Wednesday, 11 August 2010

Every Valley (1957)

Review in Monthly Film Bulletin - January 1958
This is an attempt to show the effect of modern means of transport on a small Welsh valley community, once entirely occupied by mining, now given the opportunity of varied occupations and studies in the nearby town. The message is never pressed hard, rather implied by the intelligent and sympathetic assembly of pictures of people about their daily business and recreation, by the modest, well-written, well-read commentary and by the alternately witty and touching juxtaposition of choruses from Handel's 'Messiah', performed by the local choral society. (The sequence in which people busy themselves with their evening pastimes - sewing circles, night schools and billiards - while the choir sings "We Like Sheep Have Gone Astray" is especially charming). The opening, with shots of the old mining village and its rows of houses, and of disused machinery lying in the valley is remarkably evocative.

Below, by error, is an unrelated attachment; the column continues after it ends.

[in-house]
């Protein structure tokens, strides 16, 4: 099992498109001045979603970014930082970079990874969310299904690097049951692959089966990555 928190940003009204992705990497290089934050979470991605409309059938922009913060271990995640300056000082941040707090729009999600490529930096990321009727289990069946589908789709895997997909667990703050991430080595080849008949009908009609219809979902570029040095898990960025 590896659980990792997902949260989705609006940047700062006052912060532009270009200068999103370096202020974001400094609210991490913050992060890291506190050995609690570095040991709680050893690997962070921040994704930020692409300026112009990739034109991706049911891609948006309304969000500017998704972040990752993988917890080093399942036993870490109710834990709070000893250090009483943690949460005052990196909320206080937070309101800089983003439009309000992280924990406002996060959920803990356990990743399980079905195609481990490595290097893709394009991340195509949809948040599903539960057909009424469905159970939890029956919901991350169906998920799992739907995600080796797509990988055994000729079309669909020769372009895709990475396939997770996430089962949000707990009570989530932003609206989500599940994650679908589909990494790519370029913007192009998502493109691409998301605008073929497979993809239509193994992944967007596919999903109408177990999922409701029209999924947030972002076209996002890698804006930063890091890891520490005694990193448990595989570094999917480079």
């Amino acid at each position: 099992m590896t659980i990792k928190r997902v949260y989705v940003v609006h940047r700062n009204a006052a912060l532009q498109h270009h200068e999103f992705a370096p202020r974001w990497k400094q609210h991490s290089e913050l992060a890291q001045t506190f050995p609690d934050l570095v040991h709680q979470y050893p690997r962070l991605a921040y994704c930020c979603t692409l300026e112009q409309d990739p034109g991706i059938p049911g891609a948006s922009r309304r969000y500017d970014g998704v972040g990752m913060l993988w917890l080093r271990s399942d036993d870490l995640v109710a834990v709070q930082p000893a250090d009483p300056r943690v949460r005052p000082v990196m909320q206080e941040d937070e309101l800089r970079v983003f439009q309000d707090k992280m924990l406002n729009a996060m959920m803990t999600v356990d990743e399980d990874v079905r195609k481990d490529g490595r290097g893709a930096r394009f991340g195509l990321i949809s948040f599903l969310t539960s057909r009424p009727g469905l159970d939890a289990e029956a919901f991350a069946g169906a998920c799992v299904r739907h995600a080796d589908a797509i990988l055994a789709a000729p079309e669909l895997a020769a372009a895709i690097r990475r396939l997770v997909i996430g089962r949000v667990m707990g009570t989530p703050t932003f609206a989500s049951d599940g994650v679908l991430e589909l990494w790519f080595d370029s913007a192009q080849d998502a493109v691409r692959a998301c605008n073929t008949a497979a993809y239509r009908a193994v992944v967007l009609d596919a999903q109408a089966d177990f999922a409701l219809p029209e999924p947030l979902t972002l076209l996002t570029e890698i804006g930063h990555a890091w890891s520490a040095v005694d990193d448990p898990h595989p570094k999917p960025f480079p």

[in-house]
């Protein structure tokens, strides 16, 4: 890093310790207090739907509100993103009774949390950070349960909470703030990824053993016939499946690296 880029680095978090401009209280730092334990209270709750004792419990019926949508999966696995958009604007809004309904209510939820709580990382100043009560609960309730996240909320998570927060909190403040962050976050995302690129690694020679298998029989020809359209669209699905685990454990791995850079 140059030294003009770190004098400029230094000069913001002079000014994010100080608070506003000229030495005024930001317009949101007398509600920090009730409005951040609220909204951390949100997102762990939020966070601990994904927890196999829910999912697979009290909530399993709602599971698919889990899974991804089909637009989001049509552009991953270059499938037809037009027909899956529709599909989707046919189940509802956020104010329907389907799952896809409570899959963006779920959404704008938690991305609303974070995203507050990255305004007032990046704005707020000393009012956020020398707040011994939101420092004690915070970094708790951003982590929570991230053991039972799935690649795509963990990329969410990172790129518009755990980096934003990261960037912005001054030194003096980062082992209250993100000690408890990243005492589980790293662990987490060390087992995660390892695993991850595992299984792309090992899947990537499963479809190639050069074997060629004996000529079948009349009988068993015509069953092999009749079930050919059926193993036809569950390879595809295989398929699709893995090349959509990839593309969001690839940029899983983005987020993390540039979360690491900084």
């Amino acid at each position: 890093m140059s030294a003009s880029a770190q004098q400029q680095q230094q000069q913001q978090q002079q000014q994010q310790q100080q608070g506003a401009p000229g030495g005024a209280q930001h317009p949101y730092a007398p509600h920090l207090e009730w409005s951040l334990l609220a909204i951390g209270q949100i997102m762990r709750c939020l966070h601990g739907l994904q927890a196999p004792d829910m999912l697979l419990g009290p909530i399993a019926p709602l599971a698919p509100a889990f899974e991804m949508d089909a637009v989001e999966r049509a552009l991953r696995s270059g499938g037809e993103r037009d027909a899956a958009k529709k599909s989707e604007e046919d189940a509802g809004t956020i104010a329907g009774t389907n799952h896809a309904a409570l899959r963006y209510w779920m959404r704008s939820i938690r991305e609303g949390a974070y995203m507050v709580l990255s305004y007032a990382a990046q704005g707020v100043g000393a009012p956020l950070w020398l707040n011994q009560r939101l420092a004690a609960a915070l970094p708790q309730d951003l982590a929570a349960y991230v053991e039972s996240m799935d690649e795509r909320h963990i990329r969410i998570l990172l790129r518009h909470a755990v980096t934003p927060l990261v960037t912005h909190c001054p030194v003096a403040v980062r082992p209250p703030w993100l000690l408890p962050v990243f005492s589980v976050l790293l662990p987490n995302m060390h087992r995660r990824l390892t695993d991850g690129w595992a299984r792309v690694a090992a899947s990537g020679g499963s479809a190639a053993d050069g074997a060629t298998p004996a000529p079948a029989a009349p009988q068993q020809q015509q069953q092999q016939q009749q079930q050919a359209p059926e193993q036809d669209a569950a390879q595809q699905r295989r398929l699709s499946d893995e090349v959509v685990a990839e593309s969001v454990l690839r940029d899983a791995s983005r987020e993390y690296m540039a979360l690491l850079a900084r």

This is apparently one of British Transport Films' more modest productions. Nevertheless it represents a very interesting departure from their more familiar type of production.

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